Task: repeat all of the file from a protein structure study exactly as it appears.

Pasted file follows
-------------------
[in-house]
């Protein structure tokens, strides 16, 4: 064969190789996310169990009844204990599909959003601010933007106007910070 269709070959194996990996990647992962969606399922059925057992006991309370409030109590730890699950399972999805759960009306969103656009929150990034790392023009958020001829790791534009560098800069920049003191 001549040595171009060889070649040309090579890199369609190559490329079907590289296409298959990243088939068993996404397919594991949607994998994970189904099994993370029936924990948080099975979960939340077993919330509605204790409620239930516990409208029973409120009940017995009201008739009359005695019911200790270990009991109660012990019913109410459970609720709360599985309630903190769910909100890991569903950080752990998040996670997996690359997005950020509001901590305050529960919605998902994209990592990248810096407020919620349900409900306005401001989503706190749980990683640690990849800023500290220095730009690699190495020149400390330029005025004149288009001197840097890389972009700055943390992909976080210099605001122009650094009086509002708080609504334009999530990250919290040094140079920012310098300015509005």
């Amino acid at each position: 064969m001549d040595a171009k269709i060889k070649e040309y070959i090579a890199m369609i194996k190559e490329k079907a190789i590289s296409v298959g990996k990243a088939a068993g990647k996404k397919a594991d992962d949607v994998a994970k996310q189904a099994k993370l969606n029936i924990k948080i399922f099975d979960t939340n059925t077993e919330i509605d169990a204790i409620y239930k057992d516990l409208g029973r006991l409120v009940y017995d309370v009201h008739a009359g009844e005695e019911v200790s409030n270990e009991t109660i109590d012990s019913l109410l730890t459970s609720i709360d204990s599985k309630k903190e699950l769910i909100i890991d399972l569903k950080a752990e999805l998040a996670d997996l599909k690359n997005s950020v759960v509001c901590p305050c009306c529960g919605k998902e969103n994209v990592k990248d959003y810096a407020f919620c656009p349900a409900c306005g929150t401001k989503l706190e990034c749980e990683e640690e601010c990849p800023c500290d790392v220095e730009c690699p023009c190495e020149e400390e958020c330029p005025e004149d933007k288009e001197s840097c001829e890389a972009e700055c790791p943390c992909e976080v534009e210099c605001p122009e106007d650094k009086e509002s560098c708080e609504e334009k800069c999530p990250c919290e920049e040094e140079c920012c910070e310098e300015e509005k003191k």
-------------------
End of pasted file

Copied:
[in-house]
């Protein structure tokens, strides 16, 4: 064969190789996310169990009844204990599909959003601010933007106007910070 269709070959194996990996990647992962969606399922059925057992006991309370409030109590730890699950399972999805759960009306969103656009929150990034790392023009958020001829790791534009560098800069920049003191 001549040595171009060889070649040309090579890199369609190559490329079907590289296409298959990243088939068993996404397919594991949607994998994970189904099994993370029936924990948080099975979960939340077993919330509605204790409620239930516990409208029973409120009940017995009201008739009359005695019911200790270990009991109660012990019913109410459970609720709360599985309630903190769910909100890991569903950080752990998040996670997996690359997005950020509001901590305050529960919605998902994209990592990248810096407020919620349900409900306005401001989503706190749980990683640690990849800023500290220095730009690699190495020149400390330029005025004149288009001197840097890389972009700055943390992909976080210099605001122009650094009086509002708080609504334009999530990250919290040094140079920012310098300015509005």
């Amino acid at each position: 064969m001549d040595a171009k269709i060889k070649e040309y070959i090579a890199m369609i194996k190559e490329k079907a190789i590289s296409v298959g990996k990243a088939a068993g990647k996404k397919a594991d992962d949607v994998a994970k996310q189904a099994k993370l969606n029936i924990k948080i399922f099975d979960t939340n059925t077993e919330i509605d169990a204790i409620y239930k057992d516990l409208g029973r006991l409120v009940y017995d309370v009201h008739a009359g009844e005695e019911v200790s409030n270990e009991t109660i109590d012990s019913l109410l730890t459970s609720i709360d204990s599985k309630k903190e699950l769910i909100i890991d399972l569903k950080a752990e999805l998040a996670d997996l599909k690359n997005s950020v759960v509001c901590p305050c009306c529960g919605k998902e969103n994209v990592k990248d959003y810096a407020f919620c656009p349900a409900c306005g929150t401001k989503l706190e990034c749980e990683e640690e601010c990849p800023c500290d790392v220095e730009c690699p023009c190495e020149e400390e958020c330029p005025e004149d933007k288009e001197s840097c001829e890389a972009e700055c790791p943390c992909e976080v534009e210099c605001p122009e106007d650094k009086e509002s560098c708080e609504e334009k800069c999530p990250c919290e920049e040094e140079c920012c910070e310098e300015e509005k003191k």